Most Sundays, my brother and sisters went along with Mom and Dad, but had to stay in the car, because there was no lobby for them to sit in. On some Sundays, Marilyn said that there was a small black girl, who would play around their car. Marilyn told me that Dad would stop at the airport for the kids to watch the airplanes, coming and going out. I believe the main reason was, for them to go to the bathroom. Some Sundays, my brother and sisters would stay at Grandpa Kremers or with Uncle Henry and Aunt Julie, or Uncle Lawrence and Aunt Mary or with Uncle Julius. I am sure when it was very cold or very hot, they stayed at someone’s house. Since it was gasoline rationing time, I did not have any visitors, but my parents. And also everyone was so scared of getting Polio. Today, the whole town would set up a schedule to keep a ten year old busy with visitors.
While I was gone for nine months, I only cried once. A nurse would move my arms and legs for therapy. Once she put her hand under my neck to make a quick bend of my body. I screamed and cried and she promised me that she would never do this again. She got her purse and laid down two fifty cent coins and promised that she would never do this again. These two coins would be the same as two five dollar bills today.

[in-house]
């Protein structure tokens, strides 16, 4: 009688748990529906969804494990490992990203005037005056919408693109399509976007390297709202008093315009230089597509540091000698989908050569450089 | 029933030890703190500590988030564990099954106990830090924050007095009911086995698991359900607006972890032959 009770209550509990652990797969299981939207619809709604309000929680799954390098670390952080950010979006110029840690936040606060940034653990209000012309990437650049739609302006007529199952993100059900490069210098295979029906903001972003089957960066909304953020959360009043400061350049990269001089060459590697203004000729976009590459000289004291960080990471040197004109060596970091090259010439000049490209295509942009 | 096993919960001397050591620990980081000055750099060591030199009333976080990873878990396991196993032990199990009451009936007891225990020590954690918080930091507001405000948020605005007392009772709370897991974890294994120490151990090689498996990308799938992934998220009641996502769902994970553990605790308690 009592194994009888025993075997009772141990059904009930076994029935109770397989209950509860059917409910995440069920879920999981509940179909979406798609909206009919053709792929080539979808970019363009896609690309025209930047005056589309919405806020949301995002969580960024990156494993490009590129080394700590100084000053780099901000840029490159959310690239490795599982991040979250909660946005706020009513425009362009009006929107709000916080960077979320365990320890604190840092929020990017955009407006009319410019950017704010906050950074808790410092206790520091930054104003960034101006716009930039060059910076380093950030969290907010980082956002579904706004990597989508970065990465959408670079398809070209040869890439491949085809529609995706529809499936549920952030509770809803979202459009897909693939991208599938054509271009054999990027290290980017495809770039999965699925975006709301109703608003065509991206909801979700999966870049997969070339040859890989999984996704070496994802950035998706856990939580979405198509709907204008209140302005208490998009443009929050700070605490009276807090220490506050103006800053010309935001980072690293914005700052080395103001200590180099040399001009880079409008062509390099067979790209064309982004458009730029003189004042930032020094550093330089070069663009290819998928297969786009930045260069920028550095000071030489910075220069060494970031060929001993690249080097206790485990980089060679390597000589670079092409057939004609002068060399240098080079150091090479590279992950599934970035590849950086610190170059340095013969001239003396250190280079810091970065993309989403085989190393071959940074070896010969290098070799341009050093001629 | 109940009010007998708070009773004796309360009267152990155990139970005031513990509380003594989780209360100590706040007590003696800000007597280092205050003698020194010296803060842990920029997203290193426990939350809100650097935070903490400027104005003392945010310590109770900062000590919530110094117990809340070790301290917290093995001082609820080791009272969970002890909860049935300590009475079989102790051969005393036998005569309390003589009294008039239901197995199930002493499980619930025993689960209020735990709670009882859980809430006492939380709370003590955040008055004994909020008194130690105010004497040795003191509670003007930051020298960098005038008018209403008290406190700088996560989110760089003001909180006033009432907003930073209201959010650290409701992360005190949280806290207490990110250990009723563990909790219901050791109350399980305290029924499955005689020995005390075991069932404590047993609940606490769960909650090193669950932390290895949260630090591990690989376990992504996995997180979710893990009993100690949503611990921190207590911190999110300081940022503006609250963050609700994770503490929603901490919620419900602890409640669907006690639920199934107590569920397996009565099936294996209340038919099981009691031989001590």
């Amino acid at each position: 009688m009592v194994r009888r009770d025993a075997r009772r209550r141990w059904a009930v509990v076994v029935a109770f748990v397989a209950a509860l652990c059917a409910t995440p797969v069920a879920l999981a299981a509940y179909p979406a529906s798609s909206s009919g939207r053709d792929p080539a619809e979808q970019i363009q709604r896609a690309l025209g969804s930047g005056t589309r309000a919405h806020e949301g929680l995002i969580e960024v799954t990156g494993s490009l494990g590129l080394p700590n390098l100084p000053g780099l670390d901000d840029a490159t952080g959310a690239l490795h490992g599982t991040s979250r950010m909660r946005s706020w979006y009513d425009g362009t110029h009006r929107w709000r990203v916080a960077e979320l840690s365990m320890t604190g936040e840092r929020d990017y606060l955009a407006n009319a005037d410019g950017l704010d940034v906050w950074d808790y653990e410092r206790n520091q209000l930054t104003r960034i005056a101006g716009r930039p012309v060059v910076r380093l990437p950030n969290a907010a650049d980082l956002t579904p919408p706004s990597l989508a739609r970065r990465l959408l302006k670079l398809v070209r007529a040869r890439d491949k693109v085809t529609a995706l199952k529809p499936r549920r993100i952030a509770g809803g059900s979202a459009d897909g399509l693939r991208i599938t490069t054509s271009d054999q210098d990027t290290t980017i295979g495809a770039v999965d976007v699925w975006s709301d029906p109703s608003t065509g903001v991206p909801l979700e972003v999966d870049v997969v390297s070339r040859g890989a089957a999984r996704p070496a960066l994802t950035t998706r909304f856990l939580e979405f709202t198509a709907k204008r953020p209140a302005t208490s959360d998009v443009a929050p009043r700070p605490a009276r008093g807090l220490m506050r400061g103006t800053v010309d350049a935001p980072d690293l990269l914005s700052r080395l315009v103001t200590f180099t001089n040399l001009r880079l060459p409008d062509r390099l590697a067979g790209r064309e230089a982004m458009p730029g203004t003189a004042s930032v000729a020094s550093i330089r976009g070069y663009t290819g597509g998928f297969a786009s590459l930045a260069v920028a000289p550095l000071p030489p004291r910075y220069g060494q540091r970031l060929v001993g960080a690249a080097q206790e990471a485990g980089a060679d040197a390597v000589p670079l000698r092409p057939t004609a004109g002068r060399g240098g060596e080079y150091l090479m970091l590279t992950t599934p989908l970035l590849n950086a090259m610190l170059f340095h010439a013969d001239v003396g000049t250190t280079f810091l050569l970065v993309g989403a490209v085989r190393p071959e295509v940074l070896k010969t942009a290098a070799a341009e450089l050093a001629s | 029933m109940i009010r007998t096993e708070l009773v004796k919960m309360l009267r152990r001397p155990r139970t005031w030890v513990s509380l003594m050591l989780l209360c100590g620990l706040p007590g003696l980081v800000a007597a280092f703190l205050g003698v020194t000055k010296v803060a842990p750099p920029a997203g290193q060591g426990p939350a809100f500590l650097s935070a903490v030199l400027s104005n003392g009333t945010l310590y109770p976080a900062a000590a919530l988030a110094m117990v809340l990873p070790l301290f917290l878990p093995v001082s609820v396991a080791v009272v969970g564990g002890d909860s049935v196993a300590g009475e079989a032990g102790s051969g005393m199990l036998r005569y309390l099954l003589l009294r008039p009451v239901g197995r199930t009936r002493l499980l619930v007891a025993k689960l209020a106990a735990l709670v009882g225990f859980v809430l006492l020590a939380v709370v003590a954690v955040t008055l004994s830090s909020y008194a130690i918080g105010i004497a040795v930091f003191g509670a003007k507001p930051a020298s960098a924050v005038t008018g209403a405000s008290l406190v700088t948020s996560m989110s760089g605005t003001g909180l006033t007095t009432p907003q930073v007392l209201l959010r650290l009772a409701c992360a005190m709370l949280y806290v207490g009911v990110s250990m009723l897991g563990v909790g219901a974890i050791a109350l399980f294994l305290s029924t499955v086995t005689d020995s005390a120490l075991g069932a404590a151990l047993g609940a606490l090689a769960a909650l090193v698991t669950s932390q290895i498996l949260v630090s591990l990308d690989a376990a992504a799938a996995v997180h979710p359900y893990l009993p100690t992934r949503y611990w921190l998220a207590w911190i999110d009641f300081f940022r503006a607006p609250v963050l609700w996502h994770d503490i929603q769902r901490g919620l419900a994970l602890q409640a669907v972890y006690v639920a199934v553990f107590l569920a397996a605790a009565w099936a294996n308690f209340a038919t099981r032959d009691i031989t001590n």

Every Tuesday, Mom would write me a letter telling me what was going on at home. When Carl was born, Dad wrote the letter for several weeks. The students in school also wrote me several letters as English assignments. I will always know St. John started football in 1945 because it was in almost every letter. In 1995, fifty years after I had Polio, I made copies of these letters and sent the original to my schoolmates. I got many cards and letters back saying they really loved getting them, and it brought back many memories of those days. I also copied the letters from Mom and Dad and made one for each of my brothers and sisters. I still have those letters, and today when I read them it is almost like hearing Mom talk.